Categories: Media issues / PR issues

13 January 2009


PRs and Hacks: Time to call a truce?

If you ask journalists what they think of PRs the response is likely to be colourful. Yet I know (and so do my colleagues) just how much they rely on us. The hostility is snobbish, but it is also phony. Charlie Beckett, the director of POLIS, argues the time has come to kiss and make up.

Journalists work under immense pressure. They have little time to research and to produce original insight and scoops. That much of Nick Davies’ book Flat Earth News is surely accurate. The investigative journalist was always a romantic exception. That’s even more the case in today’s cost-conscious, time-driven world. By necessity, and in fact, most of what journalists write has been mediated by PR professionals or other media sources. There’s a lot of recycling – Davies’ “churnalism” – going on.

Does this mean that the content put out is untrustworthy? I don’t think so. Neither does Beckett. He points out that aspects of PR resemble journalism. Trust, reliability and credibility are the keys to sustaining relationships between PRs and journalists and journalists and their audiences. He adds on PR:

“It’s a profession, but one that you succeed in through natural cunning, charm, instinct, hard work and skill rather than thanks to qualification, wisdom or virtue.”

Much like journalism was before everyone seemed to need a degree to get started.

He has no time for those who take the moral high ground – neither do I – to endow PR with a deep social purpose. As he insightfully comments:

“It is a trade that can service both good (charities, market competition, political campaigns) or bad (Nazis, tobacco companies, celebrities).”

Not that I’d knock tobacco firms, or even celebrities. I’d work for the first and would like to be the second. What’s more, to be frank, there aren’t many regimes which I’d turn down out of hand either. I’d be asking myself much the same questions as a lawyer would, and inclined to give a lawyerish answer: everyone deserves to have their case put truthfully and well.

Beckett quotes from Trevor Morris and Simon Goldsworthy’s new book PR A Persuasive Industry?: Spin, Public Relations and the Shaping of the Modern Media:

“PR is a wholly legitimate aid to the exchange of information and ideas in society … the right to persuade is inseparable from democracy and the workings of a free market … Without PR the modern media would collapse.”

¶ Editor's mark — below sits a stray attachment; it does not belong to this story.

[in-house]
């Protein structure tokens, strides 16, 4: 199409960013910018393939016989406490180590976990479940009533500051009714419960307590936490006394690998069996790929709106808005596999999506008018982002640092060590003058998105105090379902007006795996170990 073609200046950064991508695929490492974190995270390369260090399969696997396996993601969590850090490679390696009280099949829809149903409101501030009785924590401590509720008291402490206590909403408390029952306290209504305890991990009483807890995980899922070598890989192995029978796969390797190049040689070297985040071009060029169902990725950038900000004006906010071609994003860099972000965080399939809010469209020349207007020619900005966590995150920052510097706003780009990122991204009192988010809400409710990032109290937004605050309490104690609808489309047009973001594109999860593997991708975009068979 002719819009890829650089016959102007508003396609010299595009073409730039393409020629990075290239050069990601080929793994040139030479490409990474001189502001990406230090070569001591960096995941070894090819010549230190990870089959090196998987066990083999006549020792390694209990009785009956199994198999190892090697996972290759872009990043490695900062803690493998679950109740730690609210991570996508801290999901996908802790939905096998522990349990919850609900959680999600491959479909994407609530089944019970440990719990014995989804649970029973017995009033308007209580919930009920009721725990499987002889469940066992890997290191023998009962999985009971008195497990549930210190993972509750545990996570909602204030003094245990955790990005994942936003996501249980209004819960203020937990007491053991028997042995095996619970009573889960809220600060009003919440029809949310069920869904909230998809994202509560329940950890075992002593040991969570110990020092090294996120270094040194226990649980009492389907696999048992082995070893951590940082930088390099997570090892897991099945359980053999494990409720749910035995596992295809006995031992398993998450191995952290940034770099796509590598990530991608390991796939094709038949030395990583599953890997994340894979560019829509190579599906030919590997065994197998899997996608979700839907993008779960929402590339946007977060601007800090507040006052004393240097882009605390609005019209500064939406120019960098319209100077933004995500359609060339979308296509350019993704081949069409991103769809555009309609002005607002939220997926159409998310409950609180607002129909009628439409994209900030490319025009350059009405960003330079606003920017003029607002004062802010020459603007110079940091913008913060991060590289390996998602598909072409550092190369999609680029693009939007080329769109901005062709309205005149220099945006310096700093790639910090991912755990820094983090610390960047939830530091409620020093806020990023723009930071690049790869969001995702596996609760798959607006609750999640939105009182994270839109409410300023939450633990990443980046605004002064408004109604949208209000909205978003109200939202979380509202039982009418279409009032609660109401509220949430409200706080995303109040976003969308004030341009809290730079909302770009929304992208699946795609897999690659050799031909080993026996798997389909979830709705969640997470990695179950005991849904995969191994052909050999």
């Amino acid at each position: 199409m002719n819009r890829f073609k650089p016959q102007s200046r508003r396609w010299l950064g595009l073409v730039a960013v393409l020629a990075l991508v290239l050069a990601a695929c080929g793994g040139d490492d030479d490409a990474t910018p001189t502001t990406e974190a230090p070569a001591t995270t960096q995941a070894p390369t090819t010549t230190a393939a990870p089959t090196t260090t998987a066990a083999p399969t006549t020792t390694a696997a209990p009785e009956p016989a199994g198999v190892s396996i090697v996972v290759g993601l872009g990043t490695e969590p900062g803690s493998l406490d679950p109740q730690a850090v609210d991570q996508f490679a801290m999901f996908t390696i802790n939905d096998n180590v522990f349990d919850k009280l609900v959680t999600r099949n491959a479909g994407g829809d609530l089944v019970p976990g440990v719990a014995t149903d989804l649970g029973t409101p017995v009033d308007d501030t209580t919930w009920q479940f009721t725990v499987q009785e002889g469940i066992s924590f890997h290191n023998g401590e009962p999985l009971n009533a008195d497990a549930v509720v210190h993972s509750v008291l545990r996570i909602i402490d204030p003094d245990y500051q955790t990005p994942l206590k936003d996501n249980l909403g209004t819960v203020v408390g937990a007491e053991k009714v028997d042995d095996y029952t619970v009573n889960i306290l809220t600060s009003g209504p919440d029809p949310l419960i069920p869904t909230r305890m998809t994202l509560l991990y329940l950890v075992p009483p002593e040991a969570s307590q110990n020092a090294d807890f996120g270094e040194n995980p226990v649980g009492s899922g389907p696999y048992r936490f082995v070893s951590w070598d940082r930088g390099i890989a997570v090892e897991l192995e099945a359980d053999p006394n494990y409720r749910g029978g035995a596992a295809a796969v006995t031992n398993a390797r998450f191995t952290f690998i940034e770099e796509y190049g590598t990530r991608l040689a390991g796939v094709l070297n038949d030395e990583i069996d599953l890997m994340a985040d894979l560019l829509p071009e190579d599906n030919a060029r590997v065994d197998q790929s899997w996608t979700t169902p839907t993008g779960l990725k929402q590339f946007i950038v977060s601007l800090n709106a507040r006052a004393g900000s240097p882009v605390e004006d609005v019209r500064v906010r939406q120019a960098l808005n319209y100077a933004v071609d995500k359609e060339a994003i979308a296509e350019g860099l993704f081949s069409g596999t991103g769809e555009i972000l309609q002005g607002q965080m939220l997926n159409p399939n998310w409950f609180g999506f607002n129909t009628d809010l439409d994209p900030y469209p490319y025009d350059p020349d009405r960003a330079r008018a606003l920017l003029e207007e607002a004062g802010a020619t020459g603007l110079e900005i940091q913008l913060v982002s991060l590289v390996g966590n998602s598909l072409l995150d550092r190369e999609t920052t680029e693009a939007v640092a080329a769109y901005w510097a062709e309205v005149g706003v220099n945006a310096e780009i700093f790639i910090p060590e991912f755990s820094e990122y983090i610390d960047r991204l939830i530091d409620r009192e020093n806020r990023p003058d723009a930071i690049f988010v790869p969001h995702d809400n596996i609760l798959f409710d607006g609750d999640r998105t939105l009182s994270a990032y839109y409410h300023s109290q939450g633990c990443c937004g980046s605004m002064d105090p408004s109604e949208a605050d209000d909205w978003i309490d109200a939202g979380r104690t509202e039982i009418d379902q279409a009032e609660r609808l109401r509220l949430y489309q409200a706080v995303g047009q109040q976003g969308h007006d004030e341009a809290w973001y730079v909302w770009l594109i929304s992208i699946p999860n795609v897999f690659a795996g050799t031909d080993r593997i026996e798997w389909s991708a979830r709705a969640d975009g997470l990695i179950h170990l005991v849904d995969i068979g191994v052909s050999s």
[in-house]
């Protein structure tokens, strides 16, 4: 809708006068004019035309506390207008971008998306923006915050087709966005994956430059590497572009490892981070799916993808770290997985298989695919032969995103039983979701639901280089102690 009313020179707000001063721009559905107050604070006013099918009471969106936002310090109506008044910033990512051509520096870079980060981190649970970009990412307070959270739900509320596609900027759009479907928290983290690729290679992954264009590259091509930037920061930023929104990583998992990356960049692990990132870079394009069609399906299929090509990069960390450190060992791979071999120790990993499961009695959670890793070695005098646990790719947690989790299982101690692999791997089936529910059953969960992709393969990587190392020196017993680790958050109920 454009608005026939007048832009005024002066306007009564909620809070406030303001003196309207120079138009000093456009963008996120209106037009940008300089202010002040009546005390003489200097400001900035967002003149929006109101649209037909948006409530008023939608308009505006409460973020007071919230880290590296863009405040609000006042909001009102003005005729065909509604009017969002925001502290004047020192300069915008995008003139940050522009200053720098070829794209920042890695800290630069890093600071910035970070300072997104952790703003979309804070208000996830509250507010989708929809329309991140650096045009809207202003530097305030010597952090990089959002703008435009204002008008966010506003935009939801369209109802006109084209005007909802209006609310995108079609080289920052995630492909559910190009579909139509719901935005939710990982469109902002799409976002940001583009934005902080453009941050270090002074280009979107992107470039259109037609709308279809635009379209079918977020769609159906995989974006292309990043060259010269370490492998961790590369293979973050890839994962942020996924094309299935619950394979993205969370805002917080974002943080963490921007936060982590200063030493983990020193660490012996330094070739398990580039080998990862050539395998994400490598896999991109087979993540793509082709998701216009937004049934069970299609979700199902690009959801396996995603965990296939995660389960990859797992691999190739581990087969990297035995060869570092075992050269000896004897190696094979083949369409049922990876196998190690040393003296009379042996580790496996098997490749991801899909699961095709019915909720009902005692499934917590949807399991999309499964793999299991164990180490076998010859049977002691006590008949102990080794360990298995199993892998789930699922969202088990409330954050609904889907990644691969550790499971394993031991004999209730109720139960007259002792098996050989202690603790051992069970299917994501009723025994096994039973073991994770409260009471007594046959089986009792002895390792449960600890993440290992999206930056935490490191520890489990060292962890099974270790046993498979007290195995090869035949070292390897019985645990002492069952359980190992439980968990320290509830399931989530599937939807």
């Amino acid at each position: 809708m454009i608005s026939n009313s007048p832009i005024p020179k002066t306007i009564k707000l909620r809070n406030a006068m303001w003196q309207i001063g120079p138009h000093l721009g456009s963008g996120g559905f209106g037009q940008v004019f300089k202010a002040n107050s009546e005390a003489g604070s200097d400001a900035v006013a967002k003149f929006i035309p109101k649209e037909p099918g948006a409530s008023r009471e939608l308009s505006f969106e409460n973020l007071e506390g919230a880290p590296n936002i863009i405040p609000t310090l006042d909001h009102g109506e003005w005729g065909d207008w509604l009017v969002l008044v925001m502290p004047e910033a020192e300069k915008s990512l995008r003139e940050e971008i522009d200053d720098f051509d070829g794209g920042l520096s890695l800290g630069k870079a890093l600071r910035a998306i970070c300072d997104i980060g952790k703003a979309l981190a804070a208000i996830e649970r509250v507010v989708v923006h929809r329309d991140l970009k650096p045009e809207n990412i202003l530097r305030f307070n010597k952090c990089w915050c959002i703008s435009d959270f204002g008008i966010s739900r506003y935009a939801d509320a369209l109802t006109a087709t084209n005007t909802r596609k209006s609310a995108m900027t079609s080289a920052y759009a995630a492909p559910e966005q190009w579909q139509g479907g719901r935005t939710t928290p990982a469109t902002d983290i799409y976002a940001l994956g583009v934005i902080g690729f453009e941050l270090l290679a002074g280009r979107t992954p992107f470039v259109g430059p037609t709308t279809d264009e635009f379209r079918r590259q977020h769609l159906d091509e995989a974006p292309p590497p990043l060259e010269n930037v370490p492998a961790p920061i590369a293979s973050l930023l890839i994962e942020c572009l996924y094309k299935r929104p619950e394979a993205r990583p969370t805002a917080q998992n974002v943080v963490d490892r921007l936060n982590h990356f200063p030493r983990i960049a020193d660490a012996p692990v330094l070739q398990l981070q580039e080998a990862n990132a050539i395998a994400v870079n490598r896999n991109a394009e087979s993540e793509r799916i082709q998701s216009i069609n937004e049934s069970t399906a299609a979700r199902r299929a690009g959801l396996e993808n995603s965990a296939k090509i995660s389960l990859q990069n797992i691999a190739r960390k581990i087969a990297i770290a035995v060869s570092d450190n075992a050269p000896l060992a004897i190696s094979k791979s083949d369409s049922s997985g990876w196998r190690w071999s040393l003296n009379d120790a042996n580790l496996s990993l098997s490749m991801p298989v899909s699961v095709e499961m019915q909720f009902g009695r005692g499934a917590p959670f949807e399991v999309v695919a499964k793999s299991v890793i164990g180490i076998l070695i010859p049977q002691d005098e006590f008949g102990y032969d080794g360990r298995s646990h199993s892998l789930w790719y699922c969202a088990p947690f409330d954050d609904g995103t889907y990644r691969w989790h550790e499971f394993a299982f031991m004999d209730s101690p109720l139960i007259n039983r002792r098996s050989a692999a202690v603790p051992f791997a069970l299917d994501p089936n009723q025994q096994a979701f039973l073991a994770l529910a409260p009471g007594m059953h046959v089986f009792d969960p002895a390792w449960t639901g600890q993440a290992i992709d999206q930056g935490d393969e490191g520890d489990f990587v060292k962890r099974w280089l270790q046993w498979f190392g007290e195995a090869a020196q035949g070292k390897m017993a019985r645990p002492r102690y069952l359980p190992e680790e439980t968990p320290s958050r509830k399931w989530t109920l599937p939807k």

It seems their book examines how the internet enables “citizen media” to investigate the claims of both journalists and PRs. Beckett believes that journalists will have to become more open and honest about where they get their information from. This transparency will manifest itself, he says, through hyperlinks and disclosures but it will be policed by the accountability mechanisms that thrive on the Internet.

Beckett adds:

“Both journalists and consumers will become more media literate. The free media market online will drive out false information as trusted sources prove their worth over time and attract the most traffic.

“Yes, lies and puffs will fly around the Internet as fast as your broadband connection can carry them. But the evidence is that they are hunted down or ignored much more quickly than they were when they were in newspapers or on TV. Amidst the welter of digital information there is a flight towards quality, authority and reliability. That is why BBC Online is thriving.

“Journalists have nothing to fear from this process. Public Relations has nothing to fear either, if it is honest. Together they should continue their mutually sceptical and dependent relationship.”

Charlie Beckett puts it beautifully.

3 responses to “PRs and Hacks: Time to call a truce?”

  1. […] according to this from PR man Paul Seaman, the time could well be […]

  2. Danny Brown says:

    Hey Paul,

    I see you’ve opened up your comments section – good to see, I think you’ll get a wider range of debate going on that pre-registering. 🙂

    I agree, repairing bridges between journalism and PR has long been overdue. Each one relies on each other, particularly when bloggers have taken away many of the strengths that traditional journalism and PR once offered – exclusives, outreach and more.

    While I know that you aren’t too sure about the use of Twitter for much more than trivial conversation, you’ll find it’s going a long way to breaking down the barriers between journalists, PR professionals and bloggers.

    The weekly event JournChat is a three-hour meet between these three media outlets and is a great exchanging of voices, ideas and more from people in the front line of all three. I’d recommend anyone with even half a notion of cross-media convergence to join in.

    Additionally, Peter Shankman has a wonderful idea called HARO – Help A Reporter Out – where again the PR and journalism industry come together to make the news as well as report it.

    There are still some barriers in place, but they’re coming down quicker than a lot of people know.

  3. Alan Brighty says:

    Four or five years ago I read that 30% of news or features in the average paper were PR originated. I should imagine the percentage is even higher in these cost conscious days.